In Part 1 of this series, How to Avoid China Employment Law Problems, Part 1: An Employee Handbook That Works, we wrote how Chinese authorities are going hard after foreign employers (especially Americans) for violations of China’s employment laws. See also Want to Keep Your Business in China? Do These Things NOW. The Chinese government loves going after employment law violations because doing so 1) is popular with its citizens, 2) protects its employees, 3) generates hard currency for the government and 4) quietly and legally retaliates against American (and Western) companies in the trade wars. Add in the fact that it is so easy to find violators (the government interviews employees who are happy to report their employers, or paid or pressured to do so). It’s the perfect storm and it’s a rare day when one of our China employment lawyers is not contacted by a foreign employer caught in this net. The key for foreign employers to avoid these expensive (and sometimes terminal) employer problems is compliance.
In Part 1, we discussed how critical it is for foreign employers in China to have relevant, timely and well-crafted China employer rules and regulations — often referred to as an employee handbook.
But just having a good employee handbook is merely step one; you need more. You also need a current and appropriate employment contract with each and every one of your employees. Like the employee handbook, your employment contract must actually work for you and not against you and it must comply with all of China’s current national and local employment laws.
Chinese law requires every full-time employee be hired pursuant to a written employment contract and have an up to date one during their tenure. It also makes sense for your part-time employees to have a written contract as well because their part-time employment contract proves they are a part-time employee. This contractual proof often becomes necessary because part-time employees love claiming they were really full-time employees all along and you owe them lots of money for having failed to provide them with the required benefits that come with full time employment.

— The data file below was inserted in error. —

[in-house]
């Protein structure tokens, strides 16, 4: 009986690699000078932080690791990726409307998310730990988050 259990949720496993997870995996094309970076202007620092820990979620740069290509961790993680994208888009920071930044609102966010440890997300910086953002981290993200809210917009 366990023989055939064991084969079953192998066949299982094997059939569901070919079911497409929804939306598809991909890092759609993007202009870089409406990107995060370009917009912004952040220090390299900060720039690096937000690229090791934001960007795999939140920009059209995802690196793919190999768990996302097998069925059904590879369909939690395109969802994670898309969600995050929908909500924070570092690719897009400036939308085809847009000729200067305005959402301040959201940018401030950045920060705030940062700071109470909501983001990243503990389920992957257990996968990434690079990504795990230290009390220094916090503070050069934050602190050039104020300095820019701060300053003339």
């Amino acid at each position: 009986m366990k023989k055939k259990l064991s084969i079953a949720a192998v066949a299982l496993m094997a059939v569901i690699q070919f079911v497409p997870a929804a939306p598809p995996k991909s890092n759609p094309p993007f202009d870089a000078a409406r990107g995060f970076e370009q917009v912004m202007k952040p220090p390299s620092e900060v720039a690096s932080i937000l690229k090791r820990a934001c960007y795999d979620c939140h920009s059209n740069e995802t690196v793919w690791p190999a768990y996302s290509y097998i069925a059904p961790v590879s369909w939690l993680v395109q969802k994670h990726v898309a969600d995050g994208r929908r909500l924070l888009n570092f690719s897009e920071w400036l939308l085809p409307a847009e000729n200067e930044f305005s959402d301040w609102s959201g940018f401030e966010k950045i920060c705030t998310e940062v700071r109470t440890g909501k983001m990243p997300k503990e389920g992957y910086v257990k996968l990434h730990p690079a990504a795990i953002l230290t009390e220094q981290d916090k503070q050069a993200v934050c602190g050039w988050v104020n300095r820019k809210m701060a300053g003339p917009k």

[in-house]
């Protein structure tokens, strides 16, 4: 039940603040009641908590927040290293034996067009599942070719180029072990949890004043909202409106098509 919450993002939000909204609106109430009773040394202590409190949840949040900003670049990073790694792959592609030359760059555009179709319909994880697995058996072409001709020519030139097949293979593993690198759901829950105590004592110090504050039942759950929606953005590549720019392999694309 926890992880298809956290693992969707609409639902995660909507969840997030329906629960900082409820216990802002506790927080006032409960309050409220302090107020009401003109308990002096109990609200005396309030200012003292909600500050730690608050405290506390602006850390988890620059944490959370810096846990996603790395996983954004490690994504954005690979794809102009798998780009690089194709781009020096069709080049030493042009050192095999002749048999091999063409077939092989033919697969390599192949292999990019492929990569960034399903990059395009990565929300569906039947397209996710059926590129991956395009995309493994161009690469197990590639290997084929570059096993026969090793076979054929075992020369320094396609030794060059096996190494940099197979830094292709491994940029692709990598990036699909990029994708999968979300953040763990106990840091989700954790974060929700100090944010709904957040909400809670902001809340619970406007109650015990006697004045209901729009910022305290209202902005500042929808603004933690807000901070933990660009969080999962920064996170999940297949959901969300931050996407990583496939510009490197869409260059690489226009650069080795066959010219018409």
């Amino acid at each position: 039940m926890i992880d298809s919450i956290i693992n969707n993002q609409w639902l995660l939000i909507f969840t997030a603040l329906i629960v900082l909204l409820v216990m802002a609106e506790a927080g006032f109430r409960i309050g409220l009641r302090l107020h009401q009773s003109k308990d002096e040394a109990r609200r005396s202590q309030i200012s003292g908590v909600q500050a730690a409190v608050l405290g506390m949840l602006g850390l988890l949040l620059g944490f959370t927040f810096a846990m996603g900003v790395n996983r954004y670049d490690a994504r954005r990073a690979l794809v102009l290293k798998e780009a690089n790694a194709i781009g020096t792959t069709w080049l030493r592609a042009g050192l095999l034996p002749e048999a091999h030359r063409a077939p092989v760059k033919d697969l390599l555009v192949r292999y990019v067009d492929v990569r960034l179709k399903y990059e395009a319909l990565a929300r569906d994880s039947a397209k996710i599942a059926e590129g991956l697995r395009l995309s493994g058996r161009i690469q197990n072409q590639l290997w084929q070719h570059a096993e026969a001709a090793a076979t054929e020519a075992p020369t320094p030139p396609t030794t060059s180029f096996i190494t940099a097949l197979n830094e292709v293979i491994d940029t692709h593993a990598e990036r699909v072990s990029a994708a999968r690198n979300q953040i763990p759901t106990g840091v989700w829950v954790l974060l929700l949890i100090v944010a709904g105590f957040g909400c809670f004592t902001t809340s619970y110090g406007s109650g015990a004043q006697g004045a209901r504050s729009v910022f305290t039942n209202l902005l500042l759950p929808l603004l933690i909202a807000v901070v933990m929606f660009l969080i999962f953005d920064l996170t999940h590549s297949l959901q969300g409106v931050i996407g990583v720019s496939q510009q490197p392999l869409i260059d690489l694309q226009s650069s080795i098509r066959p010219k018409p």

When the China employment lawyers at my firm are tasked with writing an employment contract, the first thing we do is review the employer’s HR program and the employee’s situation to determine what terms and conditions can/should go in the employment contract and what can/should be left in the employee handbook. What will be the employment term? Will there be a probation period? What will be the employee’s working hours? How will overtime be paid? What sort of compensation package will the employee get? What are the conditions (if any) for the employee getting a bonus? How many vacation days will the employee have? Will the employee get any additional paid time off besides vacation days and national holidays? A good contract protects both the employer’s and the employee’s interests within the laws and realities of the parties’ locale. See China Employment Law: Local and Not So Simple. Most importantly, a good contract helps guide both the employer and the employee in making good decisions and by doing so, it reduces legal and government disputes.
A good employment contract coupled with a good employee handbook gives foreign employers greater freedom to act. China’s declining and changing economy has led to many foreign employers wanting to lay off or terminate employees and our employment law team has been getting a lot of matters lately where foreign employers want to terminate an employee for “not working out. This is difficult to accomplish under Chinese law and nearly every time the dividing line between those employers who can do this and those who can’t has been the employment contract and the employee handbook.